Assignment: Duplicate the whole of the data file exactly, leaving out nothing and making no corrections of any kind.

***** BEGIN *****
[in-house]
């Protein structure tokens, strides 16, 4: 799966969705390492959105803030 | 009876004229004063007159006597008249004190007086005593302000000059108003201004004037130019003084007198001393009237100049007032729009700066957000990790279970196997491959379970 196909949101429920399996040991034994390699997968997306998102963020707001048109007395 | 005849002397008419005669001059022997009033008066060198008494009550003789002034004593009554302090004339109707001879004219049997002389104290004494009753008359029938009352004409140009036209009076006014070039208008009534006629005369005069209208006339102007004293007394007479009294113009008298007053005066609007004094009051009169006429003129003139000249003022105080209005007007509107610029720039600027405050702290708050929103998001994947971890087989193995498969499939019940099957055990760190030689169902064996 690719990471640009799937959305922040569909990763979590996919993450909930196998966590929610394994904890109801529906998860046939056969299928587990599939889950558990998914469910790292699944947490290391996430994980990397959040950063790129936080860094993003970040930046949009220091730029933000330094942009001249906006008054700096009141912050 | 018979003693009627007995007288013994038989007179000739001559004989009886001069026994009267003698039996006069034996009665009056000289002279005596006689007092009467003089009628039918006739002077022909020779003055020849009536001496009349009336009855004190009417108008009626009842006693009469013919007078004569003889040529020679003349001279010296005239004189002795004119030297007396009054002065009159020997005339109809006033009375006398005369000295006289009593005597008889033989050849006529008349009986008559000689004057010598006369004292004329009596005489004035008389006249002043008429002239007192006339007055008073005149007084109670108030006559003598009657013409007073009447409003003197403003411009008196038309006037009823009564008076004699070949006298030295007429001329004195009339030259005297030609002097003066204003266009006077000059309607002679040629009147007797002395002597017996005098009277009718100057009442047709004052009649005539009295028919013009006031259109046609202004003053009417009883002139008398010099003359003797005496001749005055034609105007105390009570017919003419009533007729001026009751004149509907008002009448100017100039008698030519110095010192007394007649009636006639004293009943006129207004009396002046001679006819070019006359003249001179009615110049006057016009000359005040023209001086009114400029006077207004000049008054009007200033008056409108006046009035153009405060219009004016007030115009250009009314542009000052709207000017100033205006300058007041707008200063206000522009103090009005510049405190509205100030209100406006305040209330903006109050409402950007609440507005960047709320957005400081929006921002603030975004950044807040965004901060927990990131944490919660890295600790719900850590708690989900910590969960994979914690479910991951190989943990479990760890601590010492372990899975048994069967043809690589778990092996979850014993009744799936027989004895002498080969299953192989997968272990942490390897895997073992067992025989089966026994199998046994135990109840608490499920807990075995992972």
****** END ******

[in-house]
């Protein structure tokens, strides 16, 4: 799966969705390492959105803030 | 009876004229004063007159006597008249004190007086005593302000000059108003201004004037130019003084007198001393009237100049007032729009700066957000990790279970196997491959379970 196909949101429920399996040991034994390699997968997306998102963020707001048109007395 | 005849002397008419005669001059022997009033008066060198008494009550003789002034004593009554302090004339109707001879004219049997002389104290004494009753008359029938009352004409140009036209009076006014070039208008009534006629005369005069209208006339102007004293007394007479009294113009008298007053005066609007004094009051009169006429003129003139000249003022105080209005007007509107610029720039600027405050702290708050929103998001994947971890087989193995498969499939019940099957055990760190030689169902064996 690719990471640009799937959305922040569909990763979590996919993450909930196998966590929610394994904890109801529906998860046939056969299928587990599939889950558990998914469910790292699944947490290391996430994980990397959040950063790129936080860094993003970040930046949009220091730029933000330094942009001249906006008054700096009141912050 | 018979003693009627007995007288013994038989007179000739001559004989009886001069026994009267003698039996006069034996009665009056000289002279005596006689007092009467003089009628039918006739002077022909020779003055020849009536001496009349009336009855004190009417108008009626009842006693009469013919007078004569003889040529020679003349001279010296005239004189002795004119030297007396009054002065009159020997005339109809006033009375006398005369000295006289009593005597008889033989050849006529008349009986008559000689004057010598006369004292004329009596005489004035008389006249002043008429002239007192006339007055008073005149007084109670108030006559003598009657013409007073009447409003003197403003411009008196038309006037009823009564008076004699070949006298030295007429001329004195009339030259005297030609002097003066204003266009006077000059309607002679040629009147007797002395002597017996005098009277009718100057009442047709004052009649005539009295028919013009006031259109046609202004003053009417009883002139008398010099003359003797005496001749005055034609105007105390009570017919003419009533007729001026009751004149509907008002009448100017100039008698030519110095010192007394007649009636006639004293009943006129207004009396002046001679006819070019006359003249001179009615110049006057016009000359005040023209001086009114400029006077207004000049008054009007200033008056409108006046009035153009405060219009004016007030115009250009009314542009000052709207000017100033205006300058007041707008200063206000522009103090009005510049405190509205100030209100406006305040209330903006109050409402950007609440507005960047709320957005400081929006921002603030975004950044807040965004901060927990990131944490919660890295600790719900850590708690989900910590969960994979914690479910991951190989943990479990760890601590010492372990899975048994069967043809690589778990092996979850014993009744799936027989004895002498080969299953192989997968272990942490390897895997073992067992025989089966026994199998046994135990109840608490499920807990075995992972």